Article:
Donald Neumann, my dad. Father to me and 4 other siblings, married to my mom for over 60 years and had just turned 86 just 2 days before he died. My dad was many thing during his long life. He grew up in Iowa on a farm and was the oldest of 9 children. He joined the army, married and lost his first wife and baby girl from complications in child birth. A year or so later he met the woman, who he says "Saved his life" my mom. He then became the father to my oldest sister Terry, and went on to have 3 boys and another daughter...me! Shortly after I was born he left the army and went into private life. He repaired and sold copiers for 3M. We moved from El Paso Texas to Midland and then Lubbock. Lubbock is where he would be mentored from our church pastor and enter the ministry.
My parents on their wedding day!
My favorite photo of me and my dad when I was little.
When dad entered the ministry as a lay pastor he choose the not so good part of town, he wanted to serve where no one else wanted to go. During my high school years he pastored a church in Post Texas. He was there 2-3 times a week, 45 minute drive each way. He had me teaching Sunday school. It was right before I graduated that he moved to Tulsa OK, he pastored a small church in Coweta, OK., there he baptized our daughter's Tender and Samantha.
It was the move to Tulsa that changed his career course. He and my mom pretty much lost everything, the copier business that my dad had bought. He made the decision then to enter the ministry full time. My parents loaded up and moved to Indiana so dad should go to Seminary and be ordained as a full time pastor. He graduated and got his PhD and he and my mom informed us that they were headed out of the United States to Central America to enter the mission field full time. In 1992, they moved to Panama. They left everything to go serve.
My dad and my brother Paul at my dad's commissioning service
before leaving for Panama.
My dad sharing at a church in the states about their
mission work in Panama.
They loved Panama, the people, the country side and the work they did, had it not been for the horrific car accident they were in in 1998, I truly believe my dad would have died and been buried there. After a year of rest and healing from the accident, in which my mom suffered a broken neck and internal injuries and my dad lost a kidney, shattered a knee and ankle and had other internal injuries, my parents moved to south Texas and started back serving the people in the South Valley in Harlingen Texas.
They loved the ministry, the people, doing what God called them to do. All this does not surprise me, my parents were constantly bringing home people to live under our roof, to help them. They fostered several children, had foreign exchange students living with us and even sponsored a young man from Vietnam in the late 70's. They stopped for the person in a broke down car on the side of the road...my dad was the story of the Good Samaritan, and he taught his children to be the same.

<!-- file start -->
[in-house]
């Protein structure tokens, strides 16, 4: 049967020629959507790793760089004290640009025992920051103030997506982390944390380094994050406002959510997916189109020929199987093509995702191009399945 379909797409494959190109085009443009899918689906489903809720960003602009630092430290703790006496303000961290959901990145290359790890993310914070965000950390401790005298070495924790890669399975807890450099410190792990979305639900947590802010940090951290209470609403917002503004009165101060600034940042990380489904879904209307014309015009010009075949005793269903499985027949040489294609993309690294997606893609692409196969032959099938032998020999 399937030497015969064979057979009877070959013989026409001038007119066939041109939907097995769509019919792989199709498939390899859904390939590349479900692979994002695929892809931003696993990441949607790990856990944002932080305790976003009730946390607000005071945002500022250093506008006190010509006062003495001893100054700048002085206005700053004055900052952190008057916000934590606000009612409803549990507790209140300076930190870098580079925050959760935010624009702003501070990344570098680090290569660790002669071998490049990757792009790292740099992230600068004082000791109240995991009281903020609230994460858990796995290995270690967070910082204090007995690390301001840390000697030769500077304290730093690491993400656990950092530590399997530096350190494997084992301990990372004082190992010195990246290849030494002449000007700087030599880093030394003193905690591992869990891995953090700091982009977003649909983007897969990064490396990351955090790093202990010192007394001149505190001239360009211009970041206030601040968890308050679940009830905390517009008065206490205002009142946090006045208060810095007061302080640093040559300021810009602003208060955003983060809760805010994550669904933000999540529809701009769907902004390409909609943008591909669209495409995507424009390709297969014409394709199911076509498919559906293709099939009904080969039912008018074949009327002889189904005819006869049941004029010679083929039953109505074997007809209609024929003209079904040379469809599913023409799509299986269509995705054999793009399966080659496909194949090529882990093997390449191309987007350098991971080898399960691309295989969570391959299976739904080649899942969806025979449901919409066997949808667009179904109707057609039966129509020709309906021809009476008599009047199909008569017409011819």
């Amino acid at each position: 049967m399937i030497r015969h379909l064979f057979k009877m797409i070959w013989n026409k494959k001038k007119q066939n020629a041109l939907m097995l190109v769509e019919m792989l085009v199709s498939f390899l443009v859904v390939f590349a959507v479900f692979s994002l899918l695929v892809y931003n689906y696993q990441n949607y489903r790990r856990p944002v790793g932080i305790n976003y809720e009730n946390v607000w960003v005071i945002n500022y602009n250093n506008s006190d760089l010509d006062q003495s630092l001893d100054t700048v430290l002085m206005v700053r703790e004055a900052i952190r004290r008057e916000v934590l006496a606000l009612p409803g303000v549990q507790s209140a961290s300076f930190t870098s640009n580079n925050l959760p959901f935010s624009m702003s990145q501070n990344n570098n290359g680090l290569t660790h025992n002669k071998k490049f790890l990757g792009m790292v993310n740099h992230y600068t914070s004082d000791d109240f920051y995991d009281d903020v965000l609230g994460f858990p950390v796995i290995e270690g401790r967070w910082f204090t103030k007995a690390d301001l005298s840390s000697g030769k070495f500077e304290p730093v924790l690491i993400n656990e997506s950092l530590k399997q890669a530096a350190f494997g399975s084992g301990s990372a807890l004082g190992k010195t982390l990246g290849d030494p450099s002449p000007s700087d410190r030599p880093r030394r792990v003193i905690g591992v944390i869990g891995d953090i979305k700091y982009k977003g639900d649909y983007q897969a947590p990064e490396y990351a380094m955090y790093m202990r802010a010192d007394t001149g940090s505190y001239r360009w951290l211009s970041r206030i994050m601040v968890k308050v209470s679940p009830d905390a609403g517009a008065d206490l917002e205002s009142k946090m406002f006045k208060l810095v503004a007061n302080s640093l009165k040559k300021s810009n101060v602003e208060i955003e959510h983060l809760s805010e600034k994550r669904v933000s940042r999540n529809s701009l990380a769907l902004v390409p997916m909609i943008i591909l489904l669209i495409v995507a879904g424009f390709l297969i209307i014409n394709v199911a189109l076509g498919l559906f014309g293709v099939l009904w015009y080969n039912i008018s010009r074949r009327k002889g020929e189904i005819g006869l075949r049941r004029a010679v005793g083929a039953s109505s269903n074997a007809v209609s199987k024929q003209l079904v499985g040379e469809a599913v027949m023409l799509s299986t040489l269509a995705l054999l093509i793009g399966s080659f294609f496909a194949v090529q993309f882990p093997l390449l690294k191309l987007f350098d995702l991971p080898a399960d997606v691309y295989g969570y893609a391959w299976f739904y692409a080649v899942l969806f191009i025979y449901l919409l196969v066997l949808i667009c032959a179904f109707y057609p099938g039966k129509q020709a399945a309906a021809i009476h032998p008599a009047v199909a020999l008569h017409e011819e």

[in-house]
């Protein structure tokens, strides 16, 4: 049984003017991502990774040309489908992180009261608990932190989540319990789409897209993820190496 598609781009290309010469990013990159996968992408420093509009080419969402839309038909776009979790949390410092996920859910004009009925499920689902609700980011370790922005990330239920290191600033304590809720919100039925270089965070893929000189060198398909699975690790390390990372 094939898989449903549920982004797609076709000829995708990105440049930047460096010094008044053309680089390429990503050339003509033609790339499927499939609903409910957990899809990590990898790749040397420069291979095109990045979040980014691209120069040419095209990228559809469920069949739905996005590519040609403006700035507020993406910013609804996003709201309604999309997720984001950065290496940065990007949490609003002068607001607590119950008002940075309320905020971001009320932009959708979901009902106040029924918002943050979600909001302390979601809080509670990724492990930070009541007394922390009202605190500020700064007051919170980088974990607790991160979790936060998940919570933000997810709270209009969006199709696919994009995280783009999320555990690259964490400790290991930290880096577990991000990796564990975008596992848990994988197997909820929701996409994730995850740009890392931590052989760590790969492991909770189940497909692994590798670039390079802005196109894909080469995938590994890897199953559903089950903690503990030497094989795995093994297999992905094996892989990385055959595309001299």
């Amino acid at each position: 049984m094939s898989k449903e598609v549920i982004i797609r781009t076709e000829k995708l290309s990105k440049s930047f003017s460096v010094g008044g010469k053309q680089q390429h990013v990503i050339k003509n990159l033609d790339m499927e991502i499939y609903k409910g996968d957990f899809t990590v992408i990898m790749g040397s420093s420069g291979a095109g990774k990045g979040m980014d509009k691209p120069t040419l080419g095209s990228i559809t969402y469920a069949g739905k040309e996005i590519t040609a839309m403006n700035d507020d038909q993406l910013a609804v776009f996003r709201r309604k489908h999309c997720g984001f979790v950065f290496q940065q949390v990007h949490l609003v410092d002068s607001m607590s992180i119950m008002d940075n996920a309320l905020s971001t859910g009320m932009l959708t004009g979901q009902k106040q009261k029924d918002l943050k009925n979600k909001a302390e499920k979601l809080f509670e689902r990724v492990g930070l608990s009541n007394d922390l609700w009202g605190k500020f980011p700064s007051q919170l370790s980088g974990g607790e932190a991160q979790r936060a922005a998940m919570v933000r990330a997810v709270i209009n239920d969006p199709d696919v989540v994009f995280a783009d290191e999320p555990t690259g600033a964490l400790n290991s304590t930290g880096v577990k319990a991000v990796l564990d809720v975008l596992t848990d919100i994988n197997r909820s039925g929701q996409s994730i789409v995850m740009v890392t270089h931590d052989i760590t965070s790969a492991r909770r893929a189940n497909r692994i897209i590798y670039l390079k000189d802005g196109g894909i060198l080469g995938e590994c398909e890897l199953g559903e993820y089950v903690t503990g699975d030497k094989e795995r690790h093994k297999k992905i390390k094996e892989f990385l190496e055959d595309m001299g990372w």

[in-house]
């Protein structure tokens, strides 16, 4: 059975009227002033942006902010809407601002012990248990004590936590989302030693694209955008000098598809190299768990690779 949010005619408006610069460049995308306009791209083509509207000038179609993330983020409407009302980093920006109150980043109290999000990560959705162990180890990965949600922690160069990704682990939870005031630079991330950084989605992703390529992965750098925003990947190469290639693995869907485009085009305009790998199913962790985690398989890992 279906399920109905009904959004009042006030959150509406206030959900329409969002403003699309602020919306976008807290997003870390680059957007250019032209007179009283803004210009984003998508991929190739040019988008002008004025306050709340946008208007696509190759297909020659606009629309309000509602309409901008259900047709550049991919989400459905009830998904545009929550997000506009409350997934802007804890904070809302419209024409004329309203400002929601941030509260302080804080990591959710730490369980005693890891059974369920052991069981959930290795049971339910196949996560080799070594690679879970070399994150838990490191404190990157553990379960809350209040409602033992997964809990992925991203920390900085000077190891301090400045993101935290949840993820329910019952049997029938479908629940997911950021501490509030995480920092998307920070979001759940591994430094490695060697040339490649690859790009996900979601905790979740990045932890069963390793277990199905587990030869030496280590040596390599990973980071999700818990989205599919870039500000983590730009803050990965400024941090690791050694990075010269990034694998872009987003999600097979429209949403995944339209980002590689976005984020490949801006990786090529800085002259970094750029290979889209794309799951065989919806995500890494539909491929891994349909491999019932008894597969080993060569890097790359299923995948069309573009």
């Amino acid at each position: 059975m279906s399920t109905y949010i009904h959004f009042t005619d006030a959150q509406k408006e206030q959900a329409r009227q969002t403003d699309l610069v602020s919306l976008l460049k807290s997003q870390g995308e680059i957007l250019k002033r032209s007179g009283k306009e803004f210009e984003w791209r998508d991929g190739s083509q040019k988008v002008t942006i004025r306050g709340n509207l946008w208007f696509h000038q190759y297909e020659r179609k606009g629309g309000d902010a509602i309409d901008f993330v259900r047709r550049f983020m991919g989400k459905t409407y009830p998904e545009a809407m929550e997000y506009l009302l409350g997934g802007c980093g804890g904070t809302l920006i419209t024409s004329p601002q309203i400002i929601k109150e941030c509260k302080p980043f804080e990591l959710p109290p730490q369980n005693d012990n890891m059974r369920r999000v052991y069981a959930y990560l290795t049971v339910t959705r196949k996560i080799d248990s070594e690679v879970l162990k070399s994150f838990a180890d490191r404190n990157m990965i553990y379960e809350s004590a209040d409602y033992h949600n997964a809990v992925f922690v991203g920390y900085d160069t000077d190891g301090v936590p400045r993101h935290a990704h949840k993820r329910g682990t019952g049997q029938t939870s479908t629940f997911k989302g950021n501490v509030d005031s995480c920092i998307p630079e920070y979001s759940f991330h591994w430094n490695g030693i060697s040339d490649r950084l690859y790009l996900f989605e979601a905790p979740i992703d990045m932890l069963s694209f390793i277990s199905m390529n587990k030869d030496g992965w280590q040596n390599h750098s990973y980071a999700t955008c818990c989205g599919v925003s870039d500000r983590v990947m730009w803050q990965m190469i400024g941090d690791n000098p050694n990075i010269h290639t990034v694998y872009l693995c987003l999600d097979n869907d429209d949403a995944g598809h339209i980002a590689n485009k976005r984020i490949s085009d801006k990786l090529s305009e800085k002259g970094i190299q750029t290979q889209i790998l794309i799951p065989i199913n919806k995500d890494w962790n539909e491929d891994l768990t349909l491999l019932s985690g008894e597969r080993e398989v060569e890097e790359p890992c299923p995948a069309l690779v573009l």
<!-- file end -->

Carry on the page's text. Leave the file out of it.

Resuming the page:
All of my brothers are involved in sharing the gospel in some way, as a pastor, youth leader or leader in their church. My sister taught special needs kids for many years and still teaches them art. What do I do,? I am a mother to 4 amazing kids, I have an amazing husband, but what leads me to the mission field is my nursing career, a career built around serving others.
My daughter Tender's baptism.
After my first trip to Africa I was hooked, you spend days getting to know the people you are there to serve, you see the needs they have and you just want to help, to be a part of that life. I am not saying that mission work is a call for everyone, but serving others should be. I have seen many volunteer go and not want to return. We should teach our children when they are young that it is good to help others. The act of serving doesn't have to be a grand gesture like going to Africa or Panama on a mission trip. It can be helping the homeless, or a young couple struggling to care for her family. It can be saying kind words to someone having a bad day. It can be collecting food for the local food bank or blanket and coats for the homeless during the cold weather. It can be taking someone to a doctors appointment or watching their kids. Be the change you want to see in the world, be the Hands and Feet of Christ. The smallest of gestures can make an enormous impact on many people.
One of my favorite photos of my parents taken
after their car accident in Panama.
The last partial family photo I have with him, taken at my
mom's birthday celebration the month before he died.
My other 2 kids went and saw him the next week.
My favorite saying is "How can we be the hands and feet of Christ is we have no compassion."
I leave you with this challenge, go out and be kind, serve others and expect nothing in return, the blessings you get will far out weight any time or effort you put into it, if you do it with your heart.
If you would like more information on volunteering with Project Humanity for to www.projecthumanity.com